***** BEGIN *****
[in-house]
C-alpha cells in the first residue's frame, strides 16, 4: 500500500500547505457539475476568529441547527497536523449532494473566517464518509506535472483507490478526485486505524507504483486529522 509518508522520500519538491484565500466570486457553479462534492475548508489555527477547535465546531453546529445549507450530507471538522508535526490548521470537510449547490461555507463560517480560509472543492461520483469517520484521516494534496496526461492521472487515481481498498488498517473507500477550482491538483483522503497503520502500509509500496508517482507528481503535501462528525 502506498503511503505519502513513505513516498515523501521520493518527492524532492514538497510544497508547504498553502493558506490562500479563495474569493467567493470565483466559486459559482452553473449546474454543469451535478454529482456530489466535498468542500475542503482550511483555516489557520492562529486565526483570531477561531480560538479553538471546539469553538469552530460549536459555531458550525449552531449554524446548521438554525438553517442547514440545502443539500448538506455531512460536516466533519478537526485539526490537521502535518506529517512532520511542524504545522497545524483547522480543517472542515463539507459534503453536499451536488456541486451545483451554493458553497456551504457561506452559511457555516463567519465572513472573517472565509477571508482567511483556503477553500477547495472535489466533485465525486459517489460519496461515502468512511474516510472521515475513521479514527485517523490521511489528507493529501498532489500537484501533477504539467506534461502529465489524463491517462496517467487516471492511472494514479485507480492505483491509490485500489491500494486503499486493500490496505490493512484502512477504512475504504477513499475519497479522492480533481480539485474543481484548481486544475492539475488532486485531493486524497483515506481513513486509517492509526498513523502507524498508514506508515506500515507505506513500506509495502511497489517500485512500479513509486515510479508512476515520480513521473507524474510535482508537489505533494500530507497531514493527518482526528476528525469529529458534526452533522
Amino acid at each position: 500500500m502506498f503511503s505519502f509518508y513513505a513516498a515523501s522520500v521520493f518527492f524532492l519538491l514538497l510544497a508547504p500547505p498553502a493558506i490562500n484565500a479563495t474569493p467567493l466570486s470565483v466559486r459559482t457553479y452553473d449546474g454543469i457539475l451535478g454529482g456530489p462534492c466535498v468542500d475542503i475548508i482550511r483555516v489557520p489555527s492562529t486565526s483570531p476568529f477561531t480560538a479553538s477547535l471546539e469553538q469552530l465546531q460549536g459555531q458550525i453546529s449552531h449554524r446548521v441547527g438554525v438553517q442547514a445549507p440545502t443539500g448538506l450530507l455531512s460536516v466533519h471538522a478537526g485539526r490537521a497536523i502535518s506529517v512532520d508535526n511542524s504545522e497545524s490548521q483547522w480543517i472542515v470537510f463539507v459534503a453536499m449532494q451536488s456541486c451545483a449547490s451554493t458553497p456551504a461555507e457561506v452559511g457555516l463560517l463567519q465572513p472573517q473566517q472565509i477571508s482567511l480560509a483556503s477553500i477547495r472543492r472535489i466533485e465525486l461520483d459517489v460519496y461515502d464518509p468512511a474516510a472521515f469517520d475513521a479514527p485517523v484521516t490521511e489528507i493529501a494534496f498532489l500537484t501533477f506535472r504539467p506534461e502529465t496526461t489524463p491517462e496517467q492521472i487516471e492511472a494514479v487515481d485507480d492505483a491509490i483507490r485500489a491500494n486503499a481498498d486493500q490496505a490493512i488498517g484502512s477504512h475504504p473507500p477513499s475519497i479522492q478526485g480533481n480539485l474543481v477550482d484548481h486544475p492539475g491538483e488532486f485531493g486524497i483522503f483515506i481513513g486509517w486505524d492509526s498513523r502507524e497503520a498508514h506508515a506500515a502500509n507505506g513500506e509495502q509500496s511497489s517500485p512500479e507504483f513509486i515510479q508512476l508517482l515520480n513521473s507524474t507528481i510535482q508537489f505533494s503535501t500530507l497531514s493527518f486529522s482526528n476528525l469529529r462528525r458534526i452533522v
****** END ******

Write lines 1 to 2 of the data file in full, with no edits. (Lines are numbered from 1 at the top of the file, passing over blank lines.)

[in-house]
C-alpha cells in the first residue's frame, strides 16, 4: 500500500500547505457539475476568529441547527497536523449532494473566517464518509506535472483507490478526485486505524507504483486529522 509518508522520500519538491484565500466570486457553479462534492475548508489555527477547535465546531453546529445549507450530507471538522508535526490548521470537510449547490461555507463560517480560509472543492461520483469517520484521516494534496496526461492521472487515481481498498488498517473507500477550482491538483483522503497503520502500509509500496508517482507528481503535501462528525 502506498503511503505519502513513505513516498515523501521520493518527492524532492514538497510544497508547504498553502493558506490562500479563495474569493467567493470565483466559486459559482452553473449546474454543469451535478454529482456530489466535498468542500475542503482550511483555516489557520492562529486565526483570531477561531480560538479553538471546539469553538469552530460549536459555531458550525449552531449554524446548521438554525438553517442547514440545502443539500448538506455531512460536516466533519478537526485539526490537521502535518506529517512532520511542524504545522497545524483547522480543517472542515463539507459534503453536499451536488456541486451545483451554493458553497456551504457561506452559511457555516463567519465572513472573517472565509477571508482567511483556503477553500477547495472535489466533485465525486459517489460519496461515502468512511474516510472521515475513521479514527485517523490521511489528507493529501498532489500537484501533477504539467506534461502529465489524463491517462496517467487516471492511472494514479485507480492505483491509490485500489491500494486503499486493500490496505490493512484502512477504512475504504477513499475519497479522492480533481480539485474543481484548481486544475492539475488532486485531493486524497483515506481513513486509517492509526498513523502507524498508514506508515506500515507505506513500506509495502511497489517500485512500479513509486515510479508512476515520480513521473507524474510535482508537489505533494500530507497531514493527518482526528476528525469529529458534526452533522